Program

4/October/2018 – Program Overview

Poster track, M-ITI Classroom:

  • 8:30 Welcome coffee, poster setup
  • 9:30 Keynote: Prof. Atau Tanaka (Goldsmiths, U. London)
  • 10:45 Short break
  • 11:00 Presentation session 1
  • 12:30 Lunch break
  • 14:00 Presentation session 2
  • 15:30 Coffee break, poster session
  • 16:30 Presentation session 3
  • 18:00 End of poster track

Performance track, Barreirinha Bar Café (1st floor):

  • 21:00-23:00 Performances

4/October/2018 – Program Detail

9:30 Keynote:
Third Wave HCI Research Enabling Interactive Music and Immersive Media Practice
Prof. Atau Tanaka

Abstract: Research methods from human-computer interaction have become increasingly adopted in music technology and other creative disciplines like audiovisual performance. This talk presents several projects from the EAVI group at Goldsmiths that look at embodied interaction for gestural music and a/v performance, haptic interfaces, and immersive media. In particular, we draw upon trends in Third Wave HCI as ways to look connect artistic research to scientific method, to accommodate qualitative measures of experience while avoiding strictly personal subjectivities. These methods, grouped under the broad rubric of User-Centred Design include ethnographic observation, critical incident technique, structured brainstorming, storyboarding, and various types of sketching exercise. I present a family of projects that used this family of methods, resulting in muscle-based musical instruments, A/V software, accessibility devices, and surround projection spaces.

Bio: Atau Tanaka (UK/US) bridges the fields of experimental music, media art, and scientific research in embodied human-computer interaction. He is widely known for his pioneering works for sensor-based instruments and bio-signals, mobile infrastructures, and democratized digital forms. His first inspirations came upon meeting John Cage during his Norton Lectures at Harvard. Atau then studied at CCRMA Stanford, and conducted research in Paris at IRCAM, Centre Pompidou. He formed Sensorband with Zbigniew Karkowski and Edwin van der Heide and then worked in Japan, performing with Merzbow, Otomo, and KK Null. He re-staged Cage’s Variations VII with Matt Wand and :zoviet*france:. His work has been presented at NTT/ICC Tokyo, Ars Electronica, ZKM, Transmediale, Eyebeam, Wood Street Gallery, SFMOMA, and the Southbank Centre, and has had CD releases on labels such as Sub Rosa, Bip-hop, Caipirinha Music, Touch/Ash, Sonoris, Sirr-records. He has been researcher at Sony Computer Science Laboratory Paris and Artistic Co-Director of STEIM. He is Professor of Media Computing at Goldsmiths, University of London.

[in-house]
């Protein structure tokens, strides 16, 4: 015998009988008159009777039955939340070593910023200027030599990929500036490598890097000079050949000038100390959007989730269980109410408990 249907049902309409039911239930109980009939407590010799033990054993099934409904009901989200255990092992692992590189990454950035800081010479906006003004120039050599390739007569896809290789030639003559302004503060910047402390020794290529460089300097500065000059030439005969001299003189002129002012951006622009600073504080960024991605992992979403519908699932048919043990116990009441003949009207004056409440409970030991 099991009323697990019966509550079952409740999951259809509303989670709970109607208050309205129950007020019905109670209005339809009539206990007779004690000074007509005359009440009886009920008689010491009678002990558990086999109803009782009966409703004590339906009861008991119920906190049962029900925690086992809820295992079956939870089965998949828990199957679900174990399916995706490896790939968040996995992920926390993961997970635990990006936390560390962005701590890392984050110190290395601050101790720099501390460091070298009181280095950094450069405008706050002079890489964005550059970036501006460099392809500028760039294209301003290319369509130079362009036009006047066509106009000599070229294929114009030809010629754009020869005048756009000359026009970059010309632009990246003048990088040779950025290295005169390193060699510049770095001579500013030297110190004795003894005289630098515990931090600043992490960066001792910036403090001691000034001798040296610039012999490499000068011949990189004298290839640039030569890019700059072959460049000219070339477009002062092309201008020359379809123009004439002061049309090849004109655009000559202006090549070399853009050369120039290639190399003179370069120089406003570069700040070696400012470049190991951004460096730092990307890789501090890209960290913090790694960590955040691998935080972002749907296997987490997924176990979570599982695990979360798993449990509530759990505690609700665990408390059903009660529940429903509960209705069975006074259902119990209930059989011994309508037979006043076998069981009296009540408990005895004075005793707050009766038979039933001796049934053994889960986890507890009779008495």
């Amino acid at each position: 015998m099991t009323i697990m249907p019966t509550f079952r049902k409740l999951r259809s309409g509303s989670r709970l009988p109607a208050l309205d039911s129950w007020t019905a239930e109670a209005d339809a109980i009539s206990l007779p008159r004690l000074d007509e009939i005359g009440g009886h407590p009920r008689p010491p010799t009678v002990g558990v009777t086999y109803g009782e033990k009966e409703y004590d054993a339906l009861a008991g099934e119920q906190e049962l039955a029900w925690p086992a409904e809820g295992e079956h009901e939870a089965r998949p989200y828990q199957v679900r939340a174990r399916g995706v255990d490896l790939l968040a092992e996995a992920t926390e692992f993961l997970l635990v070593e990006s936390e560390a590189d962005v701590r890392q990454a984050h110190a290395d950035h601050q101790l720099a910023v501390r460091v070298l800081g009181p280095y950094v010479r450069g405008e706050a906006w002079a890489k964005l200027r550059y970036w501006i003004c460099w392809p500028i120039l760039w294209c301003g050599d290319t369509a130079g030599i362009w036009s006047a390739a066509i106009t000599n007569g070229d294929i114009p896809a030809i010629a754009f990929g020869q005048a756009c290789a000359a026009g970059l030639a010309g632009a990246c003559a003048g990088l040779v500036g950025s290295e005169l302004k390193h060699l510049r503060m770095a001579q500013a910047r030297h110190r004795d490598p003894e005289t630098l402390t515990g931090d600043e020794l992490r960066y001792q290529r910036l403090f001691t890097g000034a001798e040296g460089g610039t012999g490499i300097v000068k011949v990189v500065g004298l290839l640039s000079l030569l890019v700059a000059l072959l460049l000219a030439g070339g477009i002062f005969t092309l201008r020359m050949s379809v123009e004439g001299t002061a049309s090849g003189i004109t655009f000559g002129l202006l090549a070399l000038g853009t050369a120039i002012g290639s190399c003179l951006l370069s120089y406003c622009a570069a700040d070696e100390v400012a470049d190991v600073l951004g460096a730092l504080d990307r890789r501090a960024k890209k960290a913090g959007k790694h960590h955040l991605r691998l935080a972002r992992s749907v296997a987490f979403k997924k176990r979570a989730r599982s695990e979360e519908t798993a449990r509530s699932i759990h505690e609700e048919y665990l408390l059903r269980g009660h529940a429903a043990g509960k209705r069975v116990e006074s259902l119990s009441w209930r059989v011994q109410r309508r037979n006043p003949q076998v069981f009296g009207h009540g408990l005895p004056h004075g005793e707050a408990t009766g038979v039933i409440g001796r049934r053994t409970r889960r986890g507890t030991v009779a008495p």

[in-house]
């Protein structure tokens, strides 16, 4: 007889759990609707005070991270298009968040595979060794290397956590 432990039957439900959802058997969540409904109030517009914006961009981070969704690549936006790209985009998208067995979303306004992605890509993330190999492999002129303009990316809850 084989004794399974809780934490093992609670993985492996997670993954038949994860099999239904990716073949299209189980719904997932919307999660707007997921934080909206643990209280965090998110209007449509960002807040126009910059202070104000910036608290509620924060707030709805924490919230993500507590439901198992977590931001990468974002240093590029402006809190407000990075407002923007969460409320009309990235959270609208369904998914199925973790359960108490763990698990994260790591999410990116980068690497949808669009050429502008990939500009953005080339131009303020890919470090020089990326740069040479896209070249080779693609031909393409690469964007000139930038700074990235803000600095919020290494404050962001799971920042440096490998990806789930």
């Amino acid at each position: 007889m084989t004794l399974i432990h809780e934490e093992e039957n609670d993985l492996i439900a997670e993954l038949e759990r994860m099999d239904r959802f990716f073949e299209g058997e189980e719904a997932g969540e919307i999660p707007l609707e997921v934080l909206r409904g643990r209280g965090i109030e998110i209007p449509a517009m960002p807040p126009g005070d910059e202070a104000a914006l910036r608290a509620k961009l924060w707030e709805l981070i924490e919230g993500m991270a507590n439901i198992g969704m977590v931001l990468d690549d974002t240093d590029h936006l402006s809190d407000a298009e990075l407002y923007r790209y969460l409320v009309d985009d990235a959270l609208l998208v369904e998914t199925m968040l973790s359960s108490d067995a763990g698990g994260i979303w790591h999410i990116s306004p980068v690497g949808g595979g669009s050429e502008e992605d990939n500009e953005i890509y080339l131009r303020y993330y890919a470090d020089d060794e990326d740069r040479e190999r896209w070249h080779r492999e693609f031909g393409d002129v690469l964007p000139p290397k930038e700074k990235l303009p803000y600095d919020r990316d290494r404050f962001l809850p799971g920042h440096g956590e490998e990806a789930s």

11-18:00 Poster track

11:00 Presentation session 1 (Score and Notation)

Session chair: Florian Hecker

  • Daniel Ross – An Interactive and Performative Approach to Computer-Aided Composition
  • Daniela Fantechi – (re) presenting an altered interactive system.  On a “et ego”, a piece for classical guitar, two piezo-electric microphones and electronics
  • Raul Masu – Scoring NIMEs: an overview of the use of score and notation in the NIME community

14:00 Presentation session 2 (Performance-oriented Technology)

Session chair: Fabio Morreale

  • Diogo Cocharro – Content-based recreation of loops for Music Performance
  • Niccolò Granieri – Reach – Designing keyboard instruments with pianists in mind
  • Marcin Pietruszewski – Integrating Xenakian ‘sieve’ with the new pulsar generator.

16:30 Presentation session 3 (Data and Visualization)

Session chair: Nuno N. Correia

  • Luís Aly – Performative Sound Design: bio-control metaphors for sound design in performance art
  • Lynette Quek – Utilising obsolete technology to create a contemporary audiovisual performance
  • Sara Lenzi – Experiencing Data. The Added Value of Sound in Making Sense of Complex Phenomena.

21:00-23:00 Performances

Marcin Pietruszewski – /siv/

  • The work spans out from my ongoing artistic research practice focused on reinterpretation and dramatisation of a historical sound synthesis technique called pulsar synthesis [Roads and de Campo] . Featuring novel digital instrument design and machine listening techniques seamlessly integrated with a sieve algorithm as first introduced by Iannis Xenakis, the work probes the material, symbolic and conceptual aspects of the synthetic medium.

Daniel Ross – King Canute: Eat Your Heart Out!

  • This piece is an electroacoustic performance controlled by the Myo, a muscle-sensing device worn on the arm. The piece uses sonification of the body and gestural-controlled audio sample manipulations to create a contemporary answer to King Canute’s attempts at turning back the tide. Its original performance was scheduled at high tide on the beach as part of the Whitstable Biennial 2018. The sea had definitely changed direction by the end of my performance. King Canute, eat your heart out!

Atau Tanaka – Le Loup, Lifting, Myogram

  • Three short pieces that look at different ways in which forearm muscle tension can be used to sculpt sound. A sensor system detects the electromyogram (EMG) signal, electrical impulses from the nervous system causing muscle tension, and renders a musical instrument the performer’s own body, allowing him to articulate sound through concentrated gesture.
    • Le Loup: A single short recorded sample of howling wolves are stretched and transposed, creating a continuous growling.
    • Lifting : Whistling oscillators are modulated in frequency and amplitude, recalling the classical Theremin.
    • Myogram: A direct sonification of muscle activity where we hear the neuron impulses of muscle exertion as data. Throughout the piece, the raw data is first heard, then filtered, then excite resonators and filters. This piece was created in collaboration with Miguel Ortiz.

Related event – 3/October, 14:30h, Talk, M-ITI Classroom